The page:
There are a variety of factors that led to Tesco being successful over decades of expansion as the leading grocery retailer in the UK and eventually one of the top three globally. Using the Five Forces Model from Dr. Michael Porter to explain the dynamics of the internal and external environment on the performance of the company over time provides a useful framework for analyzing their competitive advantages over time. Figure 1, the Porter Determinants of Competitive Advantage Model (Porter, 1985), illustrates how the competitive rivalry is influenced by the bargaining power of suppliers, threat of new market entrants, bargaining power of buyers and threat of substitute products or services. Tesco has learned how to navigate through the trade-offs exemplified in this model first in the UK market and later globally. This ability to create competitive advantage is also what has led to their ability to selectively enter the U.S. market.

Figure 1: Determinants of Competitive Advantage or Five Forces Model

Sources: (Porter, 1985) (Porter, 2008)

Using this model as the framework for evaluating the environmental trends and putting them into context from an internal and external standpoint provides insights into how Tesco was able to sustain competitive advantage over the long-term. Analyzing the internal and external environmental factors within this framework also indicates which areas of the company's business are contributing the most and least to competitive rivalry or strength, a point that Dr., Porter has made in the latest iteration of this model (Porter, 2008). The Determinants of Competitive Advantage Model's components are considered balanced between internal and external factors, as the supply chain components (suppliers) and customers (buyers) are balanced with the that of competitors emerging as entirely new market entrants or from substitute products and services from adjacent areas of a company's industry or adjacent industries (Porter, 1985).

When this model is applied to Tesco and the facts presented in the case, it is clear how complex of a value chain this business has and how difficult the balancing of competitive dynamics is to maintaining competitive advantage over the long-term. It is also evident how powerful pricing is within their markets, as it acts as both an accelerator of supply chains and the defining attribute of elasticity on the buyer dimension of the Porter Determinants of Competitive Advantage Model (Top, 2006). Pricing is an attribute of the Tesco business model that must be managed not as a promotional strategy or inducement, but as a means to arbitrate segments, define differentiation of store type, and most importantly, communicate value (Palmer, 2004). The internal and external factors that put pressure in price are potentially lethal to profitability and create the illusion of elasticity in emerging markets including the western U.S., where the company's focus is during the time period of the case study. The internal and external factors driving the company to consider moving to these new markets are partially influenced by price which at one point in the case study is misconstrued as saturation of present markets. For Tesco, misreading pricing signals can be especially detrimental, as in many instances they could raise prices, gain market share, increase differentiation, and become even more of the premier brand they aspire to (Palmer, 2005). The Determinants of Competitive Advantage Model also shows Tesco managers that even if they are successful with their expansion efforts in the U.S., they still must be very precise in how they balance their core business that fuels the many ancillary store formats, services, and financial services programs they are offering. Tesco must stay focused on the performance of their supply chains, specifically ensuring they stay agile enough to respond to customers' varying tastes, preferences and requirements if they are to stay relevant as a retailer for the pong-term, and this applies in the UK as well as globally (Jones, Clarke, 2002). The internal and external factors influencing Tesco, including the ones that are obfuscating their efforts to expand into the use, are more supply chain systemic and less about price elasticity than the management team can see in the context of the case study timeframe.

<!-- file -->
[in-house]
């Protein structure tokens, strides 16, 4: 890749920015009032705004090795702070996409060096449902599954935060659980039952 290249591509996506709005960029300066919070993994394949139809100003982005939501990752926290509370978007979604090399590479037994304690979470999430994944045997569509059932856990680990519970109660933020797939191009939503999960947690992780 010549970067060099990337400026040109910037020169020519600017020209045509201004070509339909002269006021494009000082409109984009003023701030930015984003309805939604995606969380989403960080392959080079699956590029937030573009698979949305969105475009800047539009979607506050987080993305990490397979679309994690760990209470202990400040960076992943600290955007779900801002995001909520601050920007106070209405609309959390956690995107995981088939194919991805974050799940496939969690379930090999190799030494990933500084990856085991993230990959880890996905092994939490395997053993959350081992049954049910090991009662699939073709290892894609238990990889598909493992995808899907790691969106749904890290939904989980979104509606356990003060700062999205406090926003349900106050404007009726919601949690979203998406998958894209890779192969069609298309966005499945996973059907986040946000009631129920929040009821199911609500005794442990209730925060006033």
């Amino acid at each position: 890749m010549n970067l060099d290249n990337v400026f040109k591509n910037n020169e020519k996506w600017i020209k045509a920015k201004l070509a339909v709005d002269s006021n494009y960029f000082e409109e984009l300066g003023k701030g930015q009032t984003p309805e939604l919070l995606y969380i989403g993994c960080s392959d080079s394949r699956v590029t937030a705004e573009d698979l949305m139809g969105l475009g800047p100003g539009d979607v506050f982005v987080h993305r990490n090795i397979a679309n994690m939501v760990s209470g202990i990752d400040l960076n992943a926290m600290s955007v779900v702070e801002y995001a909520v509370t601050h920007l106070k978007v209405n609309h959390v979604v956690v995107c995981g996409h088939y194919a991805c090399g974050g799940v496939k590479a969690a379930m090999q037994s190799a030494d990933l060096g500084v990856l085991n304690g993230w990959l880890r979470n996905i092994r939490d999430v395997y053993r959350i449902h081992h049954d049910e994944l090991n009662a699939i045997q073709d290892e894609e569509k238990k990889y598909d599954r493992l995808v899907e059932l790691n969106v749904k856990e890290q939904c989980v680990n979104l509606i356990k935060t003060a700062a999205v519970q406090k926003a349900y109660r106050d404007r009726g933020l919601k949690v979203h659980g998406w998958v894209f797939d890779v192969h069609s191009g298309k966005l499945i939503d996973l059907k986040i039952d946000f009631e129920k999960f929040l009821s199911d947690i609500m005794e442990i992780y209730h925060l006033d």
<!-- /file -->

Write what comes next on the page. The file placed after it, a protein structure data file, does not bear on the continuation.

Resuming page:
The internal and external factors that force the company to pursue local sourcing for fresh meats, vegetable and produce, in effect creating their own strategic sourcing strategy and infrastructure in California, illustrates how adept the company is at supplier collaboration, a key success factor in any distributed order management system in retailing (Hadaya, Cassivi, 2007). Tesco has an innate strength with supply chains, sourcing and the ability to motivate its most proven supply chain partners to create global outposts to support their development efforts, as is evidenced in the case study with Wild Rocket and 2 Sisters. This innate strength of the…[continue]